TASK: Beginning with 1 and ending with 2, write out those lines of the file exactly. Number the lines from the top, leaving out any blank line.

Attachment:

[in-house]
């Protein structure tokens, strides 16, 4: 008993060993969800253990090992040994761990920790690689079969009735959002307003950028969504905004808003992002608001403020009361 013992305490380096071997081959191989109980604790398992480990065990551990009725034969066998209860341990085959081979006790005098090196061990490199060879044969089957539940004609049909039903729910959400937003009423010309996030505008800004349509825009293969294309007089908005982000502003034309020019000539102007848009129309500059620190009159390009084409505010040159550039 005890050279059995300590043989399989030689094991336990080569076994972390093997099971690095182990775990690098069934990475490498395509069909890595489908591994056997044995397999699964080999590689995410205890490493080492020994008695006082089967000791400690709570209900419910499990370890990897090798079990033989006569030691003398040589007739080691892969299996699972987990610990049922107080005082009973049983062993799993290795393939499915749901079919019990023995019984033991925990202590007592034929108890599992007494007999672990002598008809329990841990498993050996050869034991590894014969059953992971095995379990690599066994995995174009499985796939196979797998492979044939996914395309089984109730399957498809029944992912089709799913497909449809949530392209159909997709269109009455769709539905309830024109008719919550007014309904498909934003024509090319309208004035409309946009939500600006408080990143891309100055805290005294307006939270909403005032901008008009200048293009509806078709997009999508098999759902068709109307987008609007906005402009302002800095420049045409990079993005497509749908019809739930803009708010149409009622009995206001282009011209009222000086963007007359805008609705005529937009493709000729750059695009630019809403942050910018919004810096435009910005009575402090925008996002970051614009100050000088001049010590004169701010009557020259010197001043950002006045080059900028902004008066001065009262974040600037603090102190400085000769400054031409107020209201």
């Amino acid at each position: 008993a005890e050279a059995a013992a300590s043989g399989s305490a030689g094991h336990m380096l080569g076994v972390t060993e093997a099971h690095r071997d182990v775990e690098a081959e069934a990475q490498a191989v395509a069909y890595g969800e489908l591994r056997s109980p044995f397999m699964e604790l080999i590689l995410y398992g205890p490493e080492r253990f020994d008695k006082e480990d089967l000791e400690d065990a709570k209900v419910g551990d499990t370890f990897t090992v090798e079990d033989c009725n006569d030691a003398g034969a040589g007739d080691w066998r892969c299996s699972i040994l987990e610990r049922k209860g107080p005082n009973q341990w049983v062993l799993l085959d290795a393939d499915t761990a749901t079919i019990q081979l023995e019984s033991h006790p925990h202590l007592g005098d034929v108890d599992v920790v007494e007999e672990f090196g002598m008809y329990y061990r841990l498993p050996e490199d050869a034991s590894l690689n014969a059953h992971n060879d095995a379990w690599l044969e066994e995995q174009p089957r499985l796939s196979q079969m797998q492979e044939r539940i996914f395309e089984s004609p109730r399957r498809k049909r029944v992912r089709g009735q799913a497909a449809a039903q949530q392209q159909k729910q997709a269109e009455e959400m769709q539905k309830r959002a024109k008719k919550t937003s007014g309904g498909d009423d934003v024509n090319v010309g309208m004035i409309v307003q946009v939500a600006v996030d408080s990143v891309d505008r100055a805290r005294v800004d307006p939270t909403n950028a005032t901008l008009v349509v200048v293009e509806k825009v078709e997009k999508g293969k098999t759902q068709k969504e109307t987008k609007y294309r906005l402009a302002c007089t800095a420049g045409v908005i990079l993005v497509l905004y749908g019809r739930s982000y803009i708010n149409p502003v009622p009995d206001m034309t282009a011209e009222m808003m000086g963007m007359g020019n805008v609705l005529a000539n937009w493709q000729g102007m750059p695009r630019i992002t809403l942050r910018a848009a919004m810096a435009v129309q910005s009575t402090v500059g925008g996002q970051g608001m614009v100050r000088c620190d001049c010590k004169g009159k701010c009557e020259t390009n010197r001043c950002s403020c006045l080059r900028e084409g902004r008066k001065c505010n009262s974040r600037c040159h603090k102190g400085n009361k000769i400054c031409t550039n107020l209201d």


[in-house]
């Protein structure tokens, strides 16, 4: 008993060993969800253990090992040994761990920790690689079969009735959002307003950028969504905004808003992002608001403020009361 013992305490380096071997081959191989109980604790398992480990065990551990009725034969066998209860341990085959081979006790005098090196061990490199060879044969089957539940004609049909039903729910959400937003009423010309996030505008800004349509825009293969294309007089908005982000502003034309020019000539102007848009129309500059620190009159390009084409505010040159550039 005890050279059995300590043989399989030689094991336990080569076994972390093997099971690095182990775990690098069934990475490498395509069909890595489908591994056997044995397999699964080999590689995410205890490493080492020994008695006082089967000791400690709570209900419910499990370890990897090798079990033989006569030691003398040589007739080691892969299996699972987990610990049922107080005082009973049983062993799993290795393939499915749901079919019990023995019984033991925990202590007592034929108890599992007494007999672990002598008809329990841990498993050996050869034991590894014969059953992971095995379990690599066994995995174009499985796939196979797998492979044939996914395309089984109730399957498809029944992912089709799913497909449809949530392209159909997709269109009455769709539905309830024109008719919550007014309904498909934003024509090319309208004035409309946009939500600006408080990143891309100055805290005294307006939270909403005032901008008009200048293009509806078709997009999508098999759902068709109307987008609007906005402009302002800095420049045409990079993005497509749908019809739930803009708010149409009622009995206001282009011209009222000086963007007359805008609705005529937009493709000729750059695009630019809403942050910018919004810096435009910005009575402090925008996002970051614009100050000088001049010590004169701010009557020259010197001043950002006045080059900028902004008066001065009262974040600037603090102190400085000769400054031409107020209201």